Douglas Rae, who has died aged 87, was a leading Scottish businessman well known to football fans as the long-serving chairman of Greenock Morton and the man who effectively rescued it from imminent extinction.
For almost 60 years he presided over one of the country’s largest confectionery companies, Golden Casket Ltd, which he set up in 1959 with capital of £100 and developed into an operation with a £25 million turnover employing more than200 staff.
A football-daft youngster, he first stood on the terraces at Morton’s Cappielow ground as an eight year old alongside friend and fellow fan Arthur Montford, the well known television football commentator. That was the start of a lifelong love affair with his hometown club that never wavered and saw him step in to save it in 2001 when it was in serious danger of folding. His other sporting interest was golf, in which he held a number of administrative roles, becoming President of the Scottish Golf Union in 1993-94.
Born Duncan Douglas Foulds Rae in Greenock to David and Ellen, nee Foulds, he had two brothers, Thomas and Iain. His father ran a family printing business which his brothers joined, but after leaving Greenock Academy Mr Rae followed another path, entering the banking profession with the local North of Scotland Bank branch. National Service in the RAF soon followed, where he enjoyed the opportunities for football and golf.
At the same time he continued to study for banking examinations, which he passed after completing his service to become the youngest member of the Institute of Banking. His potential having been spotted, he was transferred to a post in the bank’s Stock Exchange division in Glasgow, which entailed a daily commute from Greenock. While working there he met colleague Adrienne, whose family name was also Rae, and the couple married in 1957, going on to enjoy some 60 happy years together, during which they had three children Alastair, Crawford and Gillian.
By the end of the decade he had become frustrated at his lack of professional progress which, combined with the effects of the grind of the daily commute and now having the responsibility of having to provide for a young family, led to his taking the plunge to go into business for himself. To the surprise of many, he set up Golden Casket Ltd, a confectionery company which he ran initially from the back of a van, distributing products to retailers throughout Scotland. His big break came in 1971 when, after hearing that one of his suppliers, the well established Fullers Ltd of York, might be sold to an American company, he stepped in to acquire it instead, which meant that his company was now a manufacturer as well as distributor and enjoyed a higher profile in the market. Subsequently he made further acquisitions including names such as Buchanan’s, Ferguson’s and Drysdale and Gibb, enabling him to market their well-known products.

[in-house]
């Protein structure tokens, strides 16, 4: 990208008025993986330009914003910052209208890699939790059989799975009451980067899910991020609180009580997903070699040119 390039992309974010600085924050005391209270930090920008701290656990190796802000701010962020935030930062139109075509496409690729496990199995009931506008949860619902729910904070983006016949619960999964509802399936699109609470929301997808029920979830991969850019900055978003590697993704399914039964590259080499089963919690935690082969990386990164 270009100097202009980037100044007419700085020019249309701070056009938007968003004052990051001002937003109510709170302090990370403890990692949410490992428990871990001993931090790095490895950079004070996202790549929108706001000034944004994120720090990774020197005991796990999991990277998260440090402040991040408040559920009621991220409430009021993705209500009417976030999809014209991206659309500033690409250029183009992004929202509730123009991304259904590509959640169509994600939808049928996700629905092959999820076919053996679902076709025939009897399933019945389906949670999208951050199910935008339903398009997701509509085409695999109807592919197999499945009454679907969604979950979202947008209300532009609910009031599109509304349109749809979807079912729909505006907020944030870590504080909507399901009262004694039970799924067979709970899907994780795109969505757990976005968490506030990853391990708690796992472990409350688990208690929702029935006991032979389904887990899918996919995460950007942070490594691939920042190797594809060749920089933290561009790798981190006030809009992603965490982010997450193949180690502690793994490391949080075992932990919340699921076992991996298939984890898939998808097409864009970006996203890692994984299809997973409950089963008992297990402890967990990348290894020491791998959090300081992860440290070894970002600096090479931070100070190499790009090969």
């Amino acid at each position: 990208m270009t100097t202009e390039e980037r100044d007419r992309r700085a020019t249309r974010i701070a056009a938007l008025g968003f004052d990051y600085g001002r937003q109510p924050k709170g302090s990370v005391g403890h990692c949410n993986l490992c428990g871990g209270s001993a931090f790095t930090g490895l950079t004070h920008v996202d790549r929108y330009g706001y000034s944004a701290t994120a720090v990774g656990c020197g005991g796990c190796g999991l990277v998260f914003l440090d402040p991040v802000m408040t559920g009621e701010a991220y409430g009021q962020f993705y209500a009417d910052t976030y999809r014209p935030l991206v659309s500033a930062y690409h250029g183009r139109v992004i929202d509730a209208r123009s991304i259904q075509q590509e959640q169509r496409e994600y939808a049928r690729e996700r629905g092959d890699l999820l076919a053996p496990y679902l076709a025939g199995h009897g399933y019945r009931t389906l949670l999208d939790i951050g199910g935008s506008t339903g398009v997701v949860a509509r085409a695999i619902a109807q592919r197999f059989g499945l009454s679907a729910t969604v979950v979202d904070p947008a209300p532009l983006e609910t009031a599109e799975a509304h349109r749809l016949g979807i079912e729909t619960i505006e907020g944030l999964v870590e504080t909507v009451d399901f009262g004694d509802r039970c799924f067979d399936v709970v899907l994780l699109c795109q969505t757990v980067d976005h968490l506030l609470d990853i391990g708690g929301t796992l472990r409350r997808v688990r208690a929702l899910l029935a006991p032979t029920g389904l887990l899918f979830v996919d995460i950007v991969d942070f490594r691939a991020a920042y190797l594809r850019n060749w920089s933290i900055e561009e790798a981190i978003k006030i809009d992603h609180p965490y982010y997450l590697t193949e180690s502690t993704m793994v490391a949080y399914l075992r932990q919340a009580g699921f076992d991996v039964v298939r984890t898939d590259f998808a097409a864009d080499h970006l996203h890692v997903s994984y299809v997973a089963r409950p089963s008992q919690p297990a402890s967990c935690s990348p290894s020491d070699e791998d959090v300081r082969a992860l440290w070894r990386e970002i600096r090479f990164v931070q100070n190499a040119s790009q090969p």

By now he had acquired premises at Fort Matilda Industrial Estate in Greenock, the site of a former torpedo plant, which he transformed over several years into modern factory and warehouse premises which continue as the company’s base today. The success of the business has been built on adherence to traditional values with a readiness to innovate when appropriate. In 2011 he was delighted when Greenock Chamber of Commerce, as part of their Bees Knees Awards, gave him a Lifetime Achievement Award for his company’s success, stating: ”Golden Casket sits at the heart of the community.” A third generation of the family is now engaged, in it with Mr Rae having stood down as chairman last year.
Since first watching his beloved Morton, he became an annual season ticket holder and enjoyed recalling having watched his team in national cup finals and seeing English legends Stanley Matthews and Tommy Lawton play at Cappielow in Morton’s colours as guest players during wartime.
So fondly did these greats remember their time there that prior to one of those national finals, the 1948 Scottish Cup Final, they both sent good luck telegrams to the club. In 1988 Mr Rae joined the board as a director and remained until 1997, before regime change took place in the club.
This was a dark period in Morton’s history as its fortunes declined to the extent it was placed in administration and headed towards liquidation. As that fate was appearing inevitable, Mr. Rae stepped in at the 11th hour to save it. When he took over he committed to improving the dilapidated stadium, to making investment in players and management and to initiating a youth development programme, pledges which he fulfilled.
He continued as chairman and the club’s guiding force until standing down for health reasons in April. When he did so he expressed a warm tribute to the “wonderful” fans for their support and apologised for not being able to gain promotion to the Premiership. For him the highlight of his period at the helm was winning the old third division title in 2003, shortly after rescuing the club when 9,000 fans witnessed the win over Peterhead to clinch the flag. Another favourite memory was the 2013 League cup win against Celtic at Parkhead, the first time Morton had won there since 1971. Warren Hawke, former Morton player and now the club’s chief executive, praised Mr Rae ”for his charisma, passion and honesty”.
He was involved on a voluntary basis in golf administration for 30 years and in 1998 his services were recognised with a Torch Trust Trophy Award presented by the Duke of Kent. His faith was important to him and for many years he played an active role in his local Methodist Church while supporting a number of local charities. In 2016 he was appointed OBE for services to business and the community in Renfrewshire.
He is survived by his wife, children and ten grandchildren.